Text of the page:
🌍 NATO allies on edge

Plus: Welcome to the world, human No. 8 billion
Polish government spokesman Piotr Muller speaks to media after a meeting of the security committee in connection with blasts on Polish territory, in Warsaw, Poland, November 15, 2022.
Polish government spokesman Piotr Muller speaks to media after a meeting of the security committee in connection with blasts on Polish territory, in Warsaw, Poland, November 15, 2022.
Photo: Maciek Jazwiecki/Agencja Wyborcza.pl (Reuters)

Good morning, Quartz readers!

Here’s what you need to know

Missiles may have struck Poland and killed two near its border with Ukraine. Polish national security officials held an emergency meeting and NATO allies are investigating the source of the blasts. Meanwhile, Russia launched a fresh round of attacks on Ukraine causing blackouts in several cities and neighboring Moldova.

Protests broke out in China’s Guangzhou over zero-covid curbs. The development will test China’s potential easing of its strict covid rules amid a new surge in cases.

Warren Buffett’s company bought a $4 billion stake in chipmaker TSMC. Berkshire Hathaway’s backing of the Taiwanese chip giant is another sign the once tech-averse billionaire investor is changing his tune.

The G20 summit kicked off. World leaders convened in Bali, Indonesia for a two-day meeting likely to focus on Ukraine and global economic recovery, while also providing an opportunity for diplomatic resets.

JD.com’s fintech arm expects approval on its IPO before 2023. The Chinese e-commerce platform could soon get a greenlight from Beijing to list on the Hong Kong stock exchange, Reuters reports.

FTX could have over 1 million creditors. The crypto platform’s founder Sam Bankman-Fried is reportedly still looking for cash to cover $8 billion in withdrawal requests, even after the company filed for bankruptcy last Friday.

What to watch for

Three, two, one… blast off? Your guess is as good as ours if the NASA moon launch will actually happen today at 1:04am EST (depending on when you open this email, we might be on our way to the Moon or back to the drawing board!) But at the time of writing, all signs point to the stars.

It’s been a long time coming for the mega moon rocket that could, having traversed a lengthy development, engine sensor problems, and two hurricanes. The uncrewed test flight has a lot to prove—mainly that the Space Launch System rocket and the Orion space capsule can safely carry future astronauts to the Moon. Will the investment pay off?

$93 billion: Amount spent on the Artemis 1 program
$4 billion: Cost per launch
$270 billion: Cost of the entire Apollo program, including six crewed landings on the Moon, in present-day dollars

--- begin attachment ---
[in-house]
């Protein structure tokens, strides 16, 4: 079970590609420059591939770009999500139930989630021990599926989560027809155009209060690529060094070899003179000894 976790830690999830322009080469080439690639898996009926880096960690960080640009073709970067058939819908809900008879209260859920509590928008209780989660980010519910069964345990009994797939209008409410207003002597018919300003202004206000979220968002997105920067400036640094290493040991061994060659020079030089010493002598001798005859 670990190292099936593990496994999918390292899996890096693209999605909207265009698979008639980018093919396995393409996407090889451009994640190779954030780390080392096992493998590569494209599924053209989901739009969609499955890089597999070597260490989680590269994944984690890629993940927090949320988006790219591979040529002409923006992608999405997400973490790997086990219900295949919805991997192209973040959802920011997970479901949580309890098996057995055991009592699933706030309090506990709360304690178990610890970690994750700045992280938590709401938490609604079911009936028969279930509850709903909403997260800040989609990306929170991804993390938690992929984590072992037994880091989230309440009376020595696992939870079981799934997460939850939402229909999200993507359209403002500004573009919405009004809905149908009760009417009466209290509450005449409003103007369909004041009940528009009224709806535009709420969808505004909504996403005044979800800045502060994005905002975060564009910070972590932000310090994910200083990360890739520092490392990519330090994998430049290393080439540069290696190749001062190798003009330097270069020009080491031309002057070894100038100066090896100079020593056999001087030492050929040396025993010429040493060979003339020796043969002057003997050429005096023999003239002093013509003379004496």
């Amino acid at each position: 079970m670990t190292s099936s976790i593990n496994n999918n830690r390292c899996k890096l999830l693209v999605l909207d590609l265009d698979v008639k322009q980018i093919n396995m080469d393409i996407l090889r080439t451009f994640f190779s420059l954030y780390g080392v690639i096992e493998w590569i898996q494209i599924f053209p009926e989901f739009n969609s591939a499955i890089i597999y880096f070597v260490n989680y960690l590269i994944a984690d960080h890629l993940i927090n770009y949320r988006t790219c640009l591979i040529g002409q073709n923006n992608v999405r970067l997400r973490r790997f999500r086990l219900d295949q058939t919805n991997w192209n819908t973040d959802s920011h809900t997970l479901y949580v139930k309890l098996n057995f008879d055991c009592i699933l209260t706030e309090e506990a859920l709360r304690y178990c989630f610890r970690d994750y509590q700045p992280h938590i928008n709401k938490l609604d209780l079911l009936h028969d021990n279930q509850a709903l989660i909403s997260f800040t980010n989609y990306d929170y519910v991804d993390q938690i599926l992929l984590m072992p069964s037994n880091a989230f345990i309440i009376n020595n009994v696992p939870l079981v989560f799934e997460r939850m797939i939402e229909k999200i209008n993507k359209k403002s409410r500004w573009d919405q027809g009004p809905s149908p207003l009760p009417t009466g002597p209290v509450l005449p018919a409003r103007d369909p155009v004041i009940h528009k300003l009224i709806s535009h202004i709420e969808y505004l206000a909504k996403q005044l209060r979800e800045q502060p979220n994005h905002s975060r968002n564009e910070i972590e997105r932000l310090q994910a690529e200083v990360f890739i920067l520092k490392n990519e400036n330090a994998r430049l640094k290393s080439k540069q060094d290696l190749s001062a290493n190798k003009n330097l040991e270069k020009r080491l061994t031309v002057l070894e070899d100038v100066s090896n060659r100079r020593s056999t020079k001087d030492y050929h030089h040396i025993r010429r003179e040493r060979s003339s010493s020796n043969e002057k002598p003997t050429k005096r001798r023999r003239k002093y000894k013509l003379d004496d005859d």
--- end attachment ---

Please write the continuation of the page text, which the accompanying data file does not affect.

Welcome to the world, human No. 8 billion!

Yesterday, the world’s population crossed the 8 billion threshold. Before you get too pessimistic with your population crisis theories, know that there’s a lot behind that number. For one, the rate at which the population is growing is actually slowing, and average fertility rates are declining. Plus public health improvements are helping people live longer.

But if there are reasons for concern, they lie in whether some regions will have the capacity to support fast-growing populations. Africa will drive half of the world’s population growth through 2062, putting many countries in a giant dilemma: balancing the fallout from catastrophic climate events while still growing economies to support a demographic dividend.

Image for article titled 🌍 NATO allies on edge
Graphic: Amanda Shendruk

Tis the season for tech layoffs

One big number: 33,000, the number of people major US tech companies have laid off in the past month. Here’s a breakdown of some recent workforce cuts in Silicon Valley.

Image for article titled 🌍 NATO allies on edge
Graphic: Scott Nover

And that’s only part of the list. See how Peloton, Coinbase, and others stacked up.

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Surprising discoveries

Steve Jobs’ used sandals were sold at the price of a Ferrari. The 1970s pair of Birkenstocks went for over $218,000 at auction.

Even rats get groovy to Lady Gaga. Rodents are most responsive to music that has 120-140 beats per minute, just like humans.

A censored Italian baroque painting will be tastefully disrobed. Artemisia Gentileschi’s 1616 piece, The Allegory of Inclination, will be freed from another artist’s prudish drapery.

The Milky Way is more chocolate-y than we thought. Neutron stars have a structure akin to something like a Ferrero Rocher praline.

The oldest piece of text in the Basque language has been found. So far one word has been decoded from a 2,100-year-old bronze plate: sorioneku, or “good omen.”

Our best wishes for a productive day. Send any news, comments, videos of rats dancing, and chocolate stars to hi@qz.com. Reader support makes Quartz available to all—become a member. Today’s Daily Brief was brought to you by Julia Malleck and Morgan Haefner.